UPDATE: They won the Pwnie for this at Black Hat! More surprising is the fact that allegedly someone from McAfee showed up to accept. At least they have a sense of humor. More details soon.
Likely you remember when Joseph Pierini at McAfee Secure / Hacker Safe said XSS wasn't important because "cross-site scripting can't be used to hack a server. You may be able to do other things with it. You may be able to do things that affect the end-user or the client. But the customer data protected with the server, in the database, isn't going to be compromised by a cross-site scripting attack, not directly."
That gem has made McAfee Pwnie worthy (winners announced tomorrow!); may the Lamest Vendor win.
That said, anyone with a clue knows that XSS attacks are ideal for credential theft, and if you can steal credentials, you can hack a server.
Looking for a textbook example? Check out mckt's new blog, skeptikal.org.
Here's a highlight:
"Every cPanel user's account contains a file titled .contactemail in its home directory. This is used to tell the server and administrators who to email when things go south, and can be changed by the user through the cPanel interface, the file manager tool, FTP, or through local scripts. It's only a text file, after all. Assuming we set our email address to:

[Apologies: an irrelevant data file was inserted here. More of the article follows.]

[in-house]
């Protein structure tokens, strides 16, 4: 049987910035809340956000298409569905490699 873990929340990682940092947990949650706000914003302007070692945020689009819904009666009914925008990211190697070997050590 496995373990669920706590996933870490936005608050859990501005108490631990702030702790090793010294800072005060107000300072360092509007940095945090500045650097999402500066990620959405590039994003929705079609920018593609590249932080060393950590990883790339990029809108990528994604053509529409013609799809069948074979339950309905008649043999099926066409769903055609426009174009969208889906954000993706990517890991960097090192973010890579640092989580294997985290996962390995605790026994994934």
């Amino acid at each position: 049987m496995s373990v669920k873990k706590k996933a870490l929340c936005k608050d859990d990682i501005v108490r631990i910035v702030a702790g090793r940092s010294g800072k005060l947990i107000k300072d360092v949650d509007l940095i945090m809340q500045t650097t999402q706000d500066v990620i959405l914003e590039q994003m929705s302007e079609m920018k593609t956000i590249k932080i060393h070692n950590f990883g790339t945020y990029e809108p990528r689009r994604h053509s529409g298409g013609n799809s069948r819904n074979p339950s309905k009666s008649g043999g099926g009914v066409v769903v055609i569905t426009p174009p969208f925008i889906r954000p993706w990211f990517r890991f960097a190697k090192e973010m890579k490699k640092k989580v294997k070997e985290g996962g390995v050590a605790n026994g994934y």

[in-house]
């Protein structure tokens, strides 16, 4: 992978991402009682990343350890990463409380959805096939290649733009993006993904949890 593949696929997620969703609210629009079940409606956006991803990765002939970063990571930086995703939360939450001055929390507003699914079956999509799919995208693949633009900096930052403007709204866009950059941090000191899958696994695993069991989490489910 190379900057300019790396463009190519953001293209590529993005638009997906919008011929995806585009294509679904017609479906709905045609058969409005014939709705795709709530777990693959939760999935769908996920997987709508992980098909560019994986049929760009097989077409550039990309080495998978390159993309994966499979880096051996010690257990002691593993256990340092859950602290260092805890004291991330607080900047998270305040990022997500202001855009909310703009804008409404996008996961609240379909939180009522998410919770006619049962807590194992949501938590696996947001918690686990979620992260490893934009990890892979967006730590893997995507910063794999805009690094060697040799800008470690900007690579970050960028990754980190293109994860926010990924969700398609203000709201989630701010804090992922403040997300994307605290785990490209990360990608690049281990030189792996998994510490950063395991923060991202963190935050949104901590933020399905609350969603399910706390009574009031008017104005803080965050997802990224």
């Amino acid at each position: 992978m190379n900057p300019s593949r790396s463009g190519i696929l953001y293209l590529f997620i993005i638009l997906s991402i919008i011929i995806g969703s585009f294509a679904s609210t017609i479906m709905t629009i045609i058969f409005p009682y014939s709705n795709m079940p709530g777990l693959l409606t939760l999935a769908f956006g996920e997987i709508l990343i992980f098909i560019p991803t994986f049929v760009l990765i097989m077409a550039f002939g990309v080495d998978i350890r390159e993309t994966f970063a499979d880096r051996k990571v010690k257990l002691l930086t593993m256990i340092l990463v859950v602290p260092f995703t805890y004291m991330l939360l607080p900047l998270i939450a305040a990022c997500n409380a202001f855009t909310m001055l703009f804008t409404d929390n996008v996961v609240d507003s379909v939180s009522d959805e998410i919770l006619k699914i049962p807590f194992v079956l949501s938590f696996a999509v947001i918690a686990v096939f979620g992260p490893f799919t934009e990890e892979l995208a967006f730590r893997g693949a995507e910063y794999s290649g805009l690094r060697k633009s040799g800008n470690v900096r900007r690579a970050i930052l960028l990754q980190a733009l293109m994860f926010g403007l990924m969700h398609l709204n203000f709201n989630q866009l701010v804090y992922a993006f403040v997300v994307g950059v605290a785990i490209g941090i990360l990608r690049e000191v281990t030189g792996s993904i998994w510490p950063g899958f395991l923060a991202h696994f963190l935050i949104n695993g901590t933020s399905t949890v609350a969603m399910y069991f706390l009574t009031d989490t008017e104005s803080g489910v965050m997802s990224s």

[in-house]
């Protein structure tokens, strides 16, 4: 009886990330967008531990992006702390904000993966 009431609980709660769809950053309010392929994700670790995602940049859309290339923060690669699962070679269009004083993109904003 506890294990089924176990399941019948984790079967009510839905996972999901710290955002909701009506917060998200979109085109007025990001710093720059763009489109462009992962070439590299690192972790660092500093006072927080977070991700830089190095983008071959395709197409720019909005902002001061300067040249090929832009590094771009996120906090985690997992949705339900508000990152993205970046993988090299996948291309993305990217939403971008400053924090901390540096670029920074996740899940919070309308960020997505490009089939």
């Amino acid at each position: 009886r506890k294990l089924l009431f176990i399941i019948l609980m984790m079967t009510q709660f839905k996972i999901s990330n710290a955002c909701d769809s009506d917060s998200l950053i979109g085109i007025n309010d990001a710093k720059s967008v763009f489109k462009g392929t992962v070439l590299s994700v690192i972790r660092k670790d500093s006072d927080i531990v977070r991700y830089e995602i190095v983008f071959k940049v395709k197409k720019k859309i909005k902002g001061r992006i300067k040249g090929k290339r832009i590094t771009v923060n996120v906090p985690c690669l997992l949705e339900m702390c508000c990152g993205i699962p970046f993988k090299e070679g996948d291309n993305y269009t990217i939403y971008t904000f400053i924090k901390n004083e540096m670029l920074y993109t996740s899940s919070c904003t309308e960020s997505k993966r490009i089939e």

When the friendly system administrator tries to reset our email address (because we forgot our password, obviously), he will receive an alert box in his browser.
But an alert box doesn't really demonstrate anything. Fortunately the WHM (Web Hosting Manager) interface has enough functionality that we can perform just about any system-level task we want. This one will reset the root password to 'owned':
Of course, the only limit is your imagination- WHM can set up cron jobs, add and delete users, send full backups to a server of your choice, and reformat hard drives."
Hmm...I'd say that would be a server hack. ;-)
Welcome, Mike...keep up the good work.
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